The Chapter did not begin with us. Let it not end with us.
Our experience as animators of the liturgy
We read in the book of Exodus that when the Israelites had crossed the Red Sea on the night of Passover, Miriam, sister of Aaron and Moses, took up a tambourine and all the women followed suit and, with their drums, began to dance and sing a song of joy to the Lord. (Ex 15,20-21). In some ways, we have lived a similar experience in our service as animators of the liturgy in the Chapter.
Our searching and reflection has a great deal to do with life and with relationships
Yesterday we took up again the work on the different centres of interest. I’m in the group working on “Justice, Peace and Integrity of Creation with the most vulnerable people”, and yesterday nature was on our side. There was splendid sunshine in the morning, and without exaggerating, it was about 25 days since we had seen anything of the sort. Light brightens everything, and brought joy, helping us to return to the group process; we had left it in Sophie’s hands some days before, so that it could breathe, like good wine.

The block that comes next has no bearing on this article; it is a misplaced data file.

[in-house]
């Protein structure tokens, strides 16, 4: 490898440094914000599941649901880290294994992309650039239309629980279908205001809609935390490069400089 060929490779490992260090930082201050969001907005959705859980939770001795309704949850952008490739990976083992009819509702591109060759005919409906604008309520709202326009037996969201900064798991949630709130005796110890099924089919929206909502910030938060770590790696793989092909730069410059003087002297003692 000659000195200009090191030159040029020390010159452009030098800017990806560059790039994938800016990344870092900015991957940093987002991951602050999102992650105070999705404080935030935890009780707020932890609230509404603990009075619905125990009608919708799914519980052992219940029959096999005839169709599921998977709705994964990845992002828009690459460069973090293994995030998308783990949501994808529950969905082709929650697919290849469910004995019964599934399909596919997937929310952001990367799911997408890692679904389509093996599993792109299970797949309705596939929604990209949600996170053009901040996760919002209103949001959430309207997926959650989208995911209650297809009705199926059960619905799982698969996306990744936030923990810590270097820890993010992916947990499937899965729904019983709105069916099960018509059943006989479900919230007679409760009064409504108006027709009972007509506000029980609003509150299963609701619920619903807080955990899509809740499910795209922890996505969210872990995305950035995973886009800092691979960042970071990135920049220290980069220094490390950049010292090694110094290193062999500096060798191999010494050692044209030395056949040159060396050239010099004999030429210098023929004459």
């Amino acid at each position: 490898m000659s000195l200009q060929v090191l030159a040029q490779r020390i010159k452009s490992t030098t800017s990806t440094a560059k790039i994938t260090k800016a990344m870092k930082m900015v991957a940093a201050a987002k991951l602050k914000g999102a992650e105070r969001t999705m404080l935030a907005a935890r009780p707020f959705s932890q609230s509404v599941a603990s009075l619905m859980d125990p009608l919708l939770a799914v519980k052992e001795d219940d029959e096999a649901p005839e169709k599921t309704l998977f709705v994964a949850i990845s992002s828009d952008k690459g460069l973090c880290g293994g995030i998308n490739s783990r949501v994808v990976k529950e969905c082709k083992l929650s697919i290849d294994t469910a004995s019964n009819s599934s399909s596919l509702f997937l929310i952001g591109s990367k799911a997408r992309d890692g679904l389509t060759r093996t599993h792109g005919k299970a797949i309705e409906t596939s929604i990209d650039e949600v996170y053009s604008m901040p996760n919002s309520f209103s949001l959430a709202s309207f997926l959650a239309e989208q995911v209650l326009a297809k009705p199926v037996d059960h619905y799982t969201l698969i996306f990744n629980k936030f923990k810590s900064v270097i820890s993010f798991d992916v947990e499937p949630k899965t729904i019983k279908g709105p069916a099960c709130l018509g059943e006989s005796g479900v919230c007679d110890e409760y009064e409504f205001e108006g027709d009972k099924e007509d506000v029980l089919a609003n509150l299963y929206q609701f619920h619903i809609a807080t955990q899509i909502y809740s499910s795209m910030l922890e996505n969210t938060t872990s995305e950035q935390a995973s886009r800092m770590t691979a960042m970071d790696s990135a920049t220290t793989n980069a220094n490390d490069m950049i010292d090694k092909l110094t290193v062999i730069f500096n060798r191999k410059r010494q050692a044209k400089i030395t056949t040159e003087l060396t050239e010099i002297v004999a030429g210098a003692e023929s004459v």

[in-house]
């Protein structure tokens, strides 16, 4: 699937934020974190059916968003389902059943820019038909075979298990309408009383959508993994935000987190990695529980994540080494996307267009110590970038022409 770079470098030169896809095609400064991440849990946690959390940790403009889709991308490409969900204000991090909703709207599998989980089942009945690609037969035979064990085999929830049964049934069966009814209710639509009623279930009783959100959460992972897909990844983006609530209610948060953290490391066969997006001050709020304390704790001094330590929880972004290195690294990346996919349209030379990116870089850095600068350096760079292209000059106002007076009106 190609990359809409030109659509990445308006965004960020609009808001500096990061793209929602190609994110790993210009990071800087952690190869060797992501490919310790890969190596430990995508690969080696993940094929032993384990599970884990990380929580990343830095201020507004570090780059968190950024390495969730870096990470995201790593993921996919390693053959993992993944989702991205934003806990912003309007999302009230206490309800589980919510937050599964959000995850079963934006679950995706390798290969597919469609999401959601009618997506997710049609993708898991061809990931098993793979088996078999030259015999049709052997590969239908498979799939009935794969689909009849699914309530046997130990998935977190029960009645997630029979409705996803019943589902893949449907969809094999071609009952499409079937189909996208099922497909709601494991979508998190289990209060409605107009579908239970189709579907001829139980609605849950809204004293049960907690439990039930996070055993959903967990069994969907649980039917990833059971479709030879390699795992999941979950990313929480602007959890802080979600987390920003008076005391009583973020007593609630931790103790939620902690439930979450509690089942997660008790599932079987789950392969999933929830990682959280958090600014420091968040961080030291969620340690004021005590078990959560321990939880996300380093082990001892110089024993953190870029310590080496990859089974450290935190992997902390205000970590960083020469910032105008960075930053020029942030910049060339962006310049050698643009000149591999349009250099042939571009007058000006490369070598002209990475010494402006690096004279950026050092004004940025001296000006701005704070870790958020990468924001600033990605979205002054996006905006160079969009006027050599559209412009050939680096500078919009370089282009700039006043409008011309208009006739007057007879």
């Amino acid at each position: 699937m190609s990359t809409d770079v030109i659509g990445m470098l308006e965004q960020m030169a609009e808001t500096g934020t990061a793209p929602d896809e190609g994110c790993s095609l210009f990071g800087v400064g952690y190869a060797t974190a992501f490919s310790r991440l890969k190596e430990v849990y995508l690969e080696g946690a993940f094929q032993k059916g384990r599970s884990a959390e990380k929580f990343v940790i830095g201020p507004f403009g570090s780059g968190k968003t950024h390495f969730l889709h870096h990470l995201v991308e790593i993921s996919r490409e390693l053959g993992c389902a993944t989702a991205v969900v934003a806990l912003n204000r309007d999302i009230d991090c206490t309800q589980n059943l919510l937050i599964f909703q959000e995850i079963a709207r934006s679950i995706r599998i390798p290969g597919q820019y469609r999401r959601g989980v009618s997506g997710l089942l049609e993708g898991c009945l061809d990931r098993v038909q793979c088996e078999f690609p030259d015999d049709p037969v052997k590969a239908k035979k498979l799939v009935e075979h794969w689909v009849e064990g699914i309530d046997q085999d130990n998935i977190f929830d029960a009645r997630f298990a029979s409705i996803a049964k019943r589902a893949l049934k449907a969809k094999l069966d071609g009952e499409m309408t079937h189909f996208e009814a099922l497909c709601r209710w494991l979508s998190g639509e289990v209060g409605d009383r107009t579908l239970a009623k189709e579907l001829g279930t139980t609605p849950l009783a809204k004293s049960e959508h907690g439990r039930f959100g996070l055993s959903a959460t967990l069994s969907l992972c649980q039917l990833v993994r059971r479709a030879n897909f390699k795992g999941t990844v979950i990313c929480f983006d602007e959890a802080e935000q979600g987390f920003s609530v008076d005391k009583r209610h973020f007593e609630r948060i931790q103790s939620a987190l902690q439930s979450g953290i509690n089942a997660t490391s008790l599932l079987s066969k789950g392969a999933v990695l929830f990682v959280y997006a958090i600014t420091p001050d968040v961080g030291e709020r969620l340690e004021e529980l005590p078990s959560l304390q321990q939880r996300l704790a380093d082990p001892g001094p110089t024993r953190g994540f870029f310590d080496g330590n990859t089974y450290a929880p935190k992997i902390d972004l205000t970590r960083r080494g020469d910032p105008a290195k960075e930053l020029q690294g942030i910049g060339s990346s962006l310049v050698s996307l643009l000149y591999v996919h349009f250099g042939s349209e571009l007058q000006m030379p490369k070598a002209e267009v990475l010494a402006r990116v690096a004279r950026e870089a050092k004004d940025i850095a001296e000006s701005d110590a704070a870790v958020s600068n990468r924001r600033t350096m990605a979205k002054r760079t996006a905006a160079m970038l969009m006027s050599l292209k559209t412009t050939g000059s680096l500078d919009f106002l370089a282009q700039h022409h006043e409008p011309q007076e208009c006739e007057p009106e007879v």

A source of wonder ….
Often we hear it said that the whole is greater than the sum of the parts; I think this may be a way of speaking of the life of the chapter community here in Lima. I sense a power, an energy that is enabling the group, that is the life of the group, but it cannot be perceived by the usual five senses.
From the translators’ cabin
When the Chapter is assembled talking about intercultural dialogue, I have an intercultural experience lived out as “inter-mentality” in my translators’ booth. As soon as someone comes to the microphone, I begin to hear a diversity of expressions. Some begin saying, “I think…” Others say, “I believe…” And others would say, “I feel…” I wonder if we attribute the capacity to process our experiences to the head, or the heart, or to our feelings. I try to see whether the logical structure of the speaker is linear or circular (…or perhaps some other geometrical form).
Waiting for God to speak: the risk involved in community discernment
We are spending seven days in community discernment to choose the new Superior General and suggest to her the people who could best help her in her Council. It has been a profound, disturbing, and at times, difficult and arduous experience. The suggestion was that we should take the risk and build consensus by listening to the Spirit, trusting that He would bring us little by little to what would be for the greatest good of the Society.
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